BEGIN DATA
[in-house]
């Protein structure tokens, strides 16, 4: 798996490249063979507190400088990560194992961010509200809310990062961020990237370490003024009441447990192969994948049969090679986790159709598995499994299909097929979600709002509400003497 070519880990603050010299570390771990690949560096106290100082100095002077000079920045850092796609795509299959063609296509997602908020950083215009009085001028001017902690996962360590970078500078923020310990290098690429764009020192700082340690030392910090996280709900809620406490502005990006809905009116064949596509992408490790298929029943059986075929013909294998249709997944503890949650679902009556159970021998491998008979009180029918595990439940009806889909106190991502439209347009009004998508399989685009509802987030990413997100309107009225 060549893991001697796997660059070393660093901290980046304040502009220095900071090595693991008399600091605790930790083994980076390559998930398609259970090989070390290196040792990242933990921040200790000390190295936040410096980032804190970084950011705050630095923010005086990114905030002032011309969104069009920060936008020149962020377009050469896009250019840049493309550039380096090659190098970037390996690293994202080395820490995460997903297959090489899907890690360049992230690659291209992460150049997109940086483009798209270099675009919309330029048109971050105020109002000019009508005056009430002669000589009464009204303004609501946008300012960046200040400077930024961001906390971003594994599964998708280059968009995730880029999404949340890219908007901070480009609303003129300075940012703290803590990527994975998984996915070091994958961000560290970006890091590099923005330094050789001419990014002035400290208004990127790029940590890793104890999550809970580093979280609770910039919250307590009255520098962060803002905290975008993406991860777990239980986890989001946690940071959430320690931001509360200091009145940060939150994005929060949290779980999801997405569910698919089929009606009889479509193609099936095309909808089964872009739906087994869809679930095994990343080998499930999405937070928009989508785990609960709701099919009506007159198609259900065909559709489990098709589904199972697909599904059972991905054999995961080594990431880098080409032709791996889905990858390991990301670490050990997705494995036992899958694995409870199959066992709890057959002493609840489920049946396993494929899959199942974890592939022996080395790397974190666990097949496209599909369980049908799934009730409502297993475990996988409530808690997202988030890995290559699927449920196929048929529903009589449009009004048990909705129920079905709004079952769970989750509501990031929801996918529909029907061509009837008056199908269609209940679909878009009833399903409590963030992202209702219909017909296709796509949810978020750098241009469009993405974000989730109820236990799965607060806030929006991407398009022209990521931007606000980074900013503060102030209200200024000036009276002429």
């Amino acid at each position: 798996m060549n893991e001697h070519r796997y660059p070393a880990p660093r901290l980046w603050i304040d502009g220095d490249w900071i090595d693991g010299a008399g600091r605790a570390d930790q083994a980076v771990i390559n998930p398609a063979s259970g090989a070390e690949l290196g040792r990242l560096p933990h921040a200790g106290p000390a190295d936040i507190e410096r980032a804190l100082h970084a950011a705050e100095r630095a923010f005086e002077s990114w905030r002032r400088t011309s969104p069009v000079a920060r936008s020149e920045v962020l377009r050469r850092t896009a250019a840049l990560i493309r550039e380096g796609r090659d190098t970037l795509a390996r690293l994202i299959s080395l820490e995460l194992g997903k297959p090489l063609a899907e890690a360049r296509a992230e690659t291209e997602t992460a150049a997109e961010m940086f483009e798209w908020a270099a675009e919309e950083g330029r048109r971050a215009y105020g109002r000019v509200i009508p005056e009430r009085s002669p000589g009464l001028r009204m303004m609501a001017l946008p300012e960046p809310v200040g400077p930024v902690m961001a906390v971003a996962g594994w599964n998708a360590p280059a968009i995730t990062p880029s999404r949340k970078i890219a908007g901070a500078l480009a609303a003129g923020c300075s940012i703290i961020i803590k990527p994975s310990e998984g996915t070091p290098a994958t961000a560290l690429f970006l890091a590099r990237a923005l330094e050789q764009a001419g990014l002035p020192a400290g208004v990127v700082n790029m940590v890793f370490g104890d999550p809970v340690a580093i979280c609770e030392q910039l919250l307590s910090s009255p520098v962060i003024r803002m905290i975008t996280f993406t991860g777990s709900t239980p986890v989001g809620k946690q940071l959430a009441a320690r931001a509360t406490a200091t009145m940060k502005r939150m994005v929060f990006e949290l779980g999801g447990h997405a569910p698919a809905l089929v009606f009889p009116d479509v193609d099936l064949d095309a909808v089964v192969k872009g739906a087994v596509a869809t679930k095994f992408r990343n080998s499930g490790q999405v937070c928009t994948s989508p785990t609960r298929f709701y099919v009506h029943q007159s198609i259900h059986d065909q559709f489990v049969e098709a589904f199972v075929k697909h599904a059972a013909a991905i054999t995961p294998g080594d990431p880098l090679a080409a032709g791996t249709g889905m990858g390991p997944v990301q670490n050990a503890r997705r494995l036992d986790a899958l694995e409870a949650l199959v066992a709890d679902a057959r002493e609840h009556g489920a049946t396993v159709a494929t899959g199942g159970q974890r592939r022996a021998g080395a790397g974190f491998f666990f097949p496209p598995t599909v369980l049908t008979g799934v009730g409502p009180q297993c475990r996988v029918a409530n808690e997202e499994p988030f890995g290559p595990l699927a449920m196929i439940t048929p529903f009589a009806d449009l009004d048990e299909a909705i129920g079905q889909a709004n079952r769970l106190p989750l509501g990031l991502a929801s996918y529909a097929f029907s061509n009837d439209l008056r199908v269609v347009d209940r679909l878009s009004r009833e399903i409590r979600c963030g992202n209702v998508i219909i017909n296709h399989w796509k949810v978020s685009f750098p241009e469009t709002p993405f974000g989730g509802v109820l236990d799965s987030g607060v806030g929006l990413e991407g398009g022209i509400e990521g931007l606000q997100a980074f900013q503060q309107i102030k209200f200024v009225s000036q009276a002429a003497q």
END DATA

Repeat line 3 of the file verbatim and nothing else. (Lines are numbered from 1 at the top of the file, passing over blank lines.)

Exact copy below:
């Amino acid at each position: 798996m060549n893991e001697h070519r796997y660059p070393a880990p660093r901290l980046w603050i304040d502009g220095d490249w900071i090595d693991g010299a008399g600091r605790a570390d930790q083994a980076v771990i390559n998930p398609a063979s259970g090989a070390e690949l290196g040792r990242l560096p933990h921040a200790g106290p000390a190295d936040i507190e410096r980032a804190l100082h970084a950011a705050e100095r630095a923010f005086e002077s990114w905030r002032r400088t011309s969104p069009v000079a920060r936008s020149e920045v962020l377009r050469r850092t896009a250019a840049l990560i493309r550039e380096g796609r090659d190098t970037l795509a390996r690293l994202i299959s080395l820490e995460l194992g997903k297959p090489l063609a899907e890690a360049r296509a992230e690659t291209e997602t992460a150049a997109e961010m940086f483009e798209w908020a270099a675009e919309e950083g330029r048109r971050a215009y105020g109002r000019v509200i009508p005056e009430r009085s002669p000589g009464l001028r009204m303004m609501a001017l946008p300012e960046p809310v200040g400077p930024v902690m961001a906390v971003a996962g594994w599964n998708a360590p280059a968009i995730t990062p880029s999404r949340k970078i890219a908007g901070a500078l480009a609303a003129g923020c300075s940012i703290i961020i803590k990527p994975s310990e998984g996915t070091p290098a994958t961000a560290l690429f970006l890091a590099r990237a923005l330094e050789q764009a001419g990014l002035p020192a400290g208004v990127v700082n790029m940590v890793f370490g104890d999550p809970v340690a580093i979280c609770e030392q910039l919250l307590s910090s009255p520098v962060i003024r803002m905290i975008t996280f993406t991860g777990s709900t239980p986890v989001g809620k946690q940071l959430a009441a320690r931001a509360t406490a200091t009145m940060k502005r939150m994005v929060f990006e949290l779980g999801g447990h997405a569910p698919a809905l089929v009606f009889p009116d479509v193609d099936l064949d095309a909808v089964v192969k872009g739906a087994v596509a869809t679930k095994f992408r990343n080998s499930g490790q999405v937070c928009t994948s989508p785990t609960r298929f709701y099919v009506h029943q007159s198609i259900h059986d065909q559709f489990v049969e098709a589904f199972v075929k697909h599904a059972a013909a991905i054999t995961p294998g080594d990431p880098l090679a080409a032709g791996t249709g889905m990858g390991p997944v990301q670490n050990a503890r997705r494995l036992d986790a899958l694995e409870a949650l199959v066992a709890d679902a057959r002493e609840h009556g489920a049946t396993v159709a494929t899959g199942g159970q974890r592939r022996a021998g080395a790397g974190f491998f666990f097949p496209p598995t599909v369980l049908t008979g799934v009730g409502p009180q297993c475990r996988v029918a409530n808690e997202e499994p988030f890995g290559p595990l699927a449920m196929i439940t048929p529903f009589a009806d449009l009004d048990e299909a909705i129920g079905q889909a709004n079952r769970l106190p989750l509501g990031l991502a929801s996918y529909a097929f029907s061509n009837d439209l008056r199908v269609v347009d209940r679909l878009s009004r009833e399903i409590r979600c963030g992202n209702v998508i219909i017909n296709h399989w796509k949810v978020s685009f750098p241009e469009t709002p993405f974000g989730g509802v109820l236990d799965s987030g607060v806030g929006l990413e991407g398009g022209i509400e990521g931007l606000q997100a980074f900013q503060q309107i102030k209200f200024v009225s000036q009276a002429a003497q």